No human being, regardless of race, ethnicity, gender, etc., should be treated in such cynical ways to the extent that Mr. Floyd was. The four cops shown in the video and accompanying photos must be charged as a result of their actions, which deify protocol as it is laid out in this situation. As of this moment, only one cop has been charged (3rd-degree murder and manslaughter). This is a complete and utter disgrace to all who have witnessed the incomprehensible actions committed by these men. Furthermore, the one officer who was charged was not even formally arrested, rather placed in protective custody due to death threats on his life. This, too, epitomizes the systemic injustice already rooted in this case. To be blunt, this officer is a criminal and should be treated as such by being arrested just as any other criminal accused of murder would be. To give him special treatment as a result of his position (former) as a police officer is appalling and sets a disastrous precedent for how cops accused of such high-standing crimes should be dealt with. Furthermore, the fact that he was free for over 24 hours after the video being released is startling. The first video alone, which was released within an hour after Floyd’s passing, had substantial evidence which would be enough to bring the officer in on the charge on manslaughter at the minimal. By this point, the other three officers should have been charged with manslaughter and associate to murder (3rd degree). The cop standing between those recording and the cops kneeling on Floyd was negligent and must be held accountable for allowing his colleagues to carry out this act. Fmr. Officer Derek Chauvin, in particular, must be charged to a higher degree– with 2nd Degree being the minimal. I stand with those who call for the charges to be raised but also acknowledge the sentiment that overcharging the convict will cause him to walk away a free man. In that sense, pushing for 1st degree, although debatably deserved, would not ever be upheld in the courts, and we would find ourselves in another Freddie Gray situation where the charges were dropped. We must demand justice in this legal case, and as such cannot overcharge any one of these four officers.

George Floyd was described as a “Gentle Giant,” by his friends and family. He grew up in Texas, plating football on his high school football team. When he moved to Minneapolis, he was hired as a security guard at a local restaurant. His managers described him as a lively person who was charismatic and kind to patrons. However, he lost his job due to the COVID-19 lockdown a few weeks prior to his death. He was attempting to change his ways after being released from prison and seemed to be succeeding in that effort in Minnesota. He leaves behind a young daughter and her mother. He loved the people of Minneapolis and would be devastated by the violence playing out in the street there presently. He was a quiet person, but had a gentle spirit. He lived to see others, sometimes even complete strangers, have fun. That is who Mr. Floyd is: a kind person, humbled by prior mistakes but working to overcome them to provide himself and his family with a better life. Does that not seem to resemble the very essence of the ‘American Dream’ itself? The fact is that he did not resist arrest as the cops accused him of initially, as shown in new footage. He was killed in the most horrific way imaginable: at the hands of those who we must believe are looking out for our best interest and safety. Those who state that this will never occur again are kidding themselves. We must do everything in our power to ensure that Mr. Floyd does not die in vain. What must occur for us to unanimously call for reform so that no other human being will be slain in the name of racial bias. Call a spade a spade: this killing was provoked as a result of an underlying lack of trust of this man simply because of the color of his skin and his complexion — which the cop perceived as a direct threat to his masculinity. Yes, black lives do matter, as do all others. If you find yourself scoffing at that sentiment, then you are no worse off than those cops. The problem is not completely white supremacy, but rather our inability to entertain equality across the board. If we cannot take a stand on that issue, are we really innovative? Are we really the generation to bring about that progress once and for all? Or will we cave to our predecessors mindset of: the next group will take care of it? We must take a stand, or nothing will change. Mr. Floyd embraced this generation, understood the unique challenges it faced, such as gun violence in schools. He used his voice to speak up for those in need, so I ask you: Will you speak up for those in need now?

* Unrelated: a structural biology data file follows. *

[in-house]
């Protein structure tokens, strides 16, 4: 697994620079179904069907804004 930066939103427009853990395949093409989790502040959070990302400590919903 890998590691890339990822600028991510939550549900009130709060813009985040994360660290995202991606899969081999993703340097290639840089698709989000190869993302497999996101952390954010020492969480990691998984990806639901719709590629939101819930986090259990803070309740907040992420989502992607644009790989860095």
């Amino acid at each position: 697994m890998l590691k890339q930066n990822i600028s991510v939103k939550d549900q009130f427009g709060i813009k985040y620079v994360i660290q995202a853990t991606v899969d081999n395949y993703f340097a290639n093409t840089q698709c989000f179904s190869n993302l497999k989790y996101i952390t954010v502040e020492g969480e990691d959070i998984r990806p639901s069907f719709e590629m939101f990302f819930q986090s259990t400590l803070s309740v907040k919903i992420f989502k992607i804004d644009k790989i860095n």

– C. Lewis